What of Herzog? Is he just a traditional social democrat? Hardly. He campaigned on social issues but kept well clear of the settlements which he has vowed to maintain. His party voted to support the banning of Haneen Zoabi. He criticised Netanyahu in a video for going soft on Hamas and not hitting Gaza hard enough or early enough. 2,200 dead in Operation Protective Edge was not good enough for him. http://mondoweiss.net/2015/02/leader-attacks-netanyahu

    I know Antony does not like the comparisons but when you see Israeli mobs chanting ‘death to the Arabs’ or a demonstration of hundreds of Israelis outside a wedding reception of an Arab male and a Jewess you are reminded of Europe in the 1930’s and Germany in particular. Zionism is playing itself out in Lieberman’s remarks about taking an axe and beheading Israeli Arabs. Ayelet Shaked speaks for many when talking of exterminating Palestinian women so that they won’t give birth to ‘little Palestinian snakes’. All this accompanised by frightening military power.

    We should be grateful that Netanyahu’s victory has at least provided clarity.

    • Tony: I’m very happy that you express your views on my blog, but I object to you misrepresenting me by claiming to know what I feel on certain matters. What my ‘childhood attachment’ to Labour Zionism has to do with anything beats me. And it’s completely untrue to say that I ‘still have a fondness for it’. I have no time whatsoever for Labour Zionism. It’s dead. As for not liking comparisons with the 1930s, I don’t believe I ever said any such thing. What I have said is that loose and unthinking parallels with the Nazis or the Holocaust are very unhelpful. They debase discussion about very important matters. But if there is good evidence for making such comparisons, I think it’s perfectly reasonable to make them. For example, when people were making comparisons between the Israeli bombardment of Gaza and the Warsaw ghetto, I did not find this unacceptable.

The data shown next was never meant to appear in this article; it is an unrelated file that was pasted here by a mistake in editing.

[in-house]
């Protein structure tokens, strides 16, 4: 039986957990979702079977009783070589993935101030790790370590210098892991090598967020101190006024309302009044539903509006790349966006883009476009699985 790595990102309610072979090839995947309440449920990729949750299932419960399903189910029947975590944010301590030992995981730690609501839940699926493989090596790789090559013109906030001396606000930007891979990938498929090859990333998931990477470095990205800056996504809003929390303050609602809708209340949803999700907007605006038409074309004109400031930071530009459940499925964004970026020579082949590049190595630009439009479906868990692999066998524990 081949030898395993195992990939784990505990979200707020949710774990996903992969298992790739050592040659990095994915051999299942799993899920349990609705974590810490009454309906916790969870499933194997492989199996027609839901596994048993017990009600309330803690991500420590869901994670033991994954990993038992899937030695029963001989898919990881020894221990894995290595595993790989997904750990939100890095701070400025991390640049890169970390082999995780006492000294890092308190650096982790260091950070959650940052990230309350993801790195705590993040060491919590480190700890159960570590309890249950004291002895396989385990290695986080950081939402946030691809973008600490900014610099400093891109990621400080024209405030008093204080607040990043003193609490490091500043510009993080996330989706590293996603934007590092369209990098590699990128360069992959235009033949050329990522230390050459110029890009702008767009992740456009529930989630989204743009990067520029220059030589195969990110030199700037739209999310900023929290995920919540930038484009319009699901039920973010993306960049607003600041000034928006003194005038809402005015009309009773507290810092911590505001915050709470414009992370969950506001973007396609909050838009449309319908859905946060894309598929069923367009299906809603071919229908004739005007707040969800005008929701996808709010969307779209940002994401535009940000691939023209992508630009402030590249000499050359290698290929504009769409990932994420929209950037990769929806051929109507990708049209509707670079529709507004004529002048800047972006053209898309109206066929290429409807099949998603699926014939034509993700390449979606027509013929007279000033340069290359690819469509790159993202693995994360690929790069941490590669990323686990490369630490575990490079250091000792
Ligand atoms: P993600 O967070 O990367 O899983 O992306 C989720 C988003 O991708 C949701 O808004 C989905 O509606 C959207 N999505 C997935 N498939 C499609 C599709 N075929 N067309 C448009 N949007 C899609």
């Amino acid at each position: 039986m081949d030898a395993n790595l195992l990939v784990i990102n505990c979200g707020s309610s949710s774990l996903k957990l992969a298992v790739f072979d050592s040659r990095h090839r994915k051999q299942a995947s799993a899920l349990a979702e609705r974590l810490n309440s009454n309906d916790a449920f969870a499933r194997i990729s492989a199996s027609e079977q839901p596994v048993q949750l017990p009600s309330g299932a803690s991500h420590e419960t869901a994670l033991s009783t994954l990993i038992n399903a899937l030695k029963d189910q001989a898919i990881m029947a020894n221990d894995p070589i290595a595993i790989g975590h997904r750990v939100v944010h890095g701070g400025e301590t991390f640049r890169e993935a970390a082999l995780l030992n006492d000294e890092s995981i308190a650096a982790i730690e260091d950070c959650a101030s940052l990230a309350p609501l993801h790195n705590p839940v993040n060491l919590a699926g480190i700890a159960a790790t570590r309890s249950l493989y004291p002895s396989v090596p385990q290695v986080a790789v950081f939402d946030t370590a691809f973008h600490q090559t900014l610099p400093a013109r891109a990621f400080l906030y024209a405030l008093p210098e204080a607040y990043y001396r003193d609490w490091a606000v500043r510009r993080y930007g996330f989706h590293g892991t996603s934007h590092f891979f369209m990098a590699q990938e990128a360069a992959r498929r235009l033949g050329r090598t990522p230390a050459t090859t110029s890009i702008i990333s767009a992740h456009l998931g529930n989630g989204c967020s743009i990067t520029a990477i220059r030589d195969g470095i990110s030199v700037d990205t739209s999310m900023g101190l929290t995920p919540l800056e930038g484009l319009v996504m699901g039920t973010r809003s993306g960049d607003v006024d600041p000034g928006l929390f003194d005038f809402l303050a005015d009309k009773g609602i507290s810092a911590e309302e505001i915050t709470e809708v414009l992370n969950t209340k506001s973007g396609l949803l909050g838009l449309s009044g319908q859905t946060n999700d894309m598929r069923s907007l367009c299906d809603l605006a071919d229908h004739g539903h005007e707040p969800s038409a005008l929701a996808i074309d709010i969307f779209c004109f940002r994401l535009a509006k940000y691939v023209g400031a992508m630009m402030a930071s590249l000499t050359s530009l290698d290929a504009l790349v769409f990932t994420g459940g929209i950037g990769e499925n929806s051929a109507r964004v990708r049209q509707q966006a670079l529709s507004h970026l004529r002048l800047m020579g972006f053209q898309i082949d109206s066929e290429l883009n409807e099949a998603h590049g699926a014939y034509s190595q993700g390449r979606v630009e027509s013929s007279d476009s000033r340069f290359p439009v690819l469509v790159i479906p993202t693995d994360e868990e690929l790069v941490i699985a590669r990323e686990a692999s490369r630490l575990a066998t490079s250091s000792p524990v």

As to the substance of what you write, I do not lament the failure of the Zionist Camp to achieve success in these elections. I never expressed support for them, never believed that they would, in reality, be any different from the right in their fundamental approach to the occupation and the rights of the Palestinians, and I always thought that Bibi would come out on top. But if you seriously think that the clarity we get with having Likud back leading a coalition will mean that the ‘West has to confront its support for the war criminals in Tel Aviv’, I suggest this is wishful thinking. The West has too much invested in maintaining the fiction of a 2-state-based peace process that confronting Bibi et al. with anything more than a polite rebuke or two is unlikely in the extreme. The only external actor that could have any serious impact on what Israel does is the USA–and we know what a complete hash Obama has made of any opportunities he has had to make Israel change course. Any hope that he’ll do things differently in his last months in office is forlorn.

      • Antony: I’ve only just seen your reply hence the lateness of this reply. I certainly didn’t intend to misrepresent your views but from what I recall from your book ‘The Making & Unmaking of a Zionist’ your description of your experiences on the Kibbutz and with Labour Zionism were very much anecdotal but didn’t ever come to grips with its ideology.

        Of course I’m happy to accept that you believe that Labour Zionism is dead and that you have no time for it, but in that case I’m even more puzzled by your original assertion re Netanyahu having Herzog as foreign minister that ‘for Bibi to go for a unity government would surely require him to undergo a political conversion of staggering proportions. Has he really come this far in politics to now go against everything he has done to solidify Greater Israel?’ This suggests, if not illusions in Labour Zionism, that you see it has considerable political differences with Likud, whereas I would see those differences as being, at best, tactical and having more to do with PR than any principled differences.

        Again I’m happy to accept what you say about comparisons between Nazi ideology and practice and Israel’s actions and Zionism. The only reason I mentioned this was because I recall, and my memory is hazy on this now, that a post of mine quite some time ago was redacted because I made such a comparison. Having always taken particular care not to make loose or unhelpful analogies I therefore made certain assumptions.

        I do however think that the differences which have opened up with the Obama administration over the question of 2 states and also the ‘peace process’ has more substance than you are giving credit for. The reasons are complicated, not least the clear divergence of views over Iran (indeed the differing interests of Israel and the USA) which is manifesting itself in tacit support for Al Qaeda and ISL by Israel.

        I’m sorry if you thought I was misrepresenting you and I’m happy to accept what you say in that regard.